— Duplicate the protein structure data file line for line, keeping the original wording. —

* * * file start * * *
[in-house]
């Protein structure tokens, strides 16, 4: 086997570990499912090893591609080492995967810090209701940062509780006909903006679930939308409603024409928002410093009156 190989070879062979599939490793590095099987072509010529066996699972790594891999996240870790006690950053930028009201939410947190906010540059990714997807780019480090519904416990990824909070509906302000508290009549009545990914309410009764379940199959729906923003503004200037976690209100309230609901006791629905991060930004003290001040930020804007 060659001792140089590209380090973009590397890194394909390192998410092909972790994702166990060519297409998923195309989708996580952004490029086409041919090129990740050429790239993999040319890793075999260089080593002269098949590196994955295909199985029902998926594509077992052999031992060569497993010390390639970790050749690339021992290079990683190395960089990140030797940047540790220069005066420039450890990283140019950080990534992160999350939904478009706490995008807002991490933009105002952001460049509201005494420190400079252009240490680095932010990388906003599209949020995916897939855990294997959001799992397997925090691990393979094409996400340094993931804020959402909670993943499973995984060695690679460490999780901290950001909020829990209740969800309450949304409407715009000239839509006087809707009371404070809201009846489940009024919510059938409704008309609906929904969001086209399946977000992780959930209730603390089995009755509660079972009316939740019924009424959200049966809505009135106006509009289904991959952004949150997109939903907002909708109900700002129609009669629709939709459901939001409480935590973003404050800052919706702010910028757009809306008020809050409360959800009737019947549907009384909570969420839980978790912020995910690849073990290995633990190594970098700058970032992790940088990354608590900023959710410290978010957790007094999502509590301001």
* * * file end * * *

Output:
[in-house]
């Protein structure tokens, strides 16, 4: 086997570990499912090893591609080492995967810090209701940062509780006909903006679930939308409603024409928002410093009156 190989070879062979599939490793590095099987072509010529066996699972790594891999996240870790006690950053930028009201939410947190906010540059990714997807780019480090519904416990990824909070509906302000508290009549009545990914309410009764379940199959729906923003503004200037976690209100309230609901006791629905991060930004003290001040930020804007 060659001792140089590209380090973009590397890194394909390192998410092909972790994702166990060519297409998923195309989708996580952004490029086409041919090129990740050429790239993999040319890793075999260089080593002269098949590196994955295909199985029902998926594509077992052999031992060569497993010390390639970790050749690339021992290079990683190395960089990140030797940047540790220069005066420039450890990283140019950080990534992160999350939904478009706490995008807002991490933009105002952001460049509201005494420190400079252009240490680095932010990388906003599209949020995916897939855990294997959001799992397997925090691990393979094409996400340094993931804020959402909670993943499973995984060695690679460490999780901290950001909020829990209740969800309450949304409407715009000239839509006087809707009371404070809201009846489940009024919510059938409704008309609906929904969001086209399946977000992780959930209730603390089995009755509660079972009316939740019924009424959200049966809505009135106006509009289904991959952004949150997109939903907002909708109900700002129609009669629709939709459901939001409480935590973003404050800052919706702010910028757009809306008020809050409360959800009737019947549907009384909570969420839980978790912020995910690849073990290995633990190594970098700058970032992790940088990354608590900023959710410290978010957790007094999502509590301001």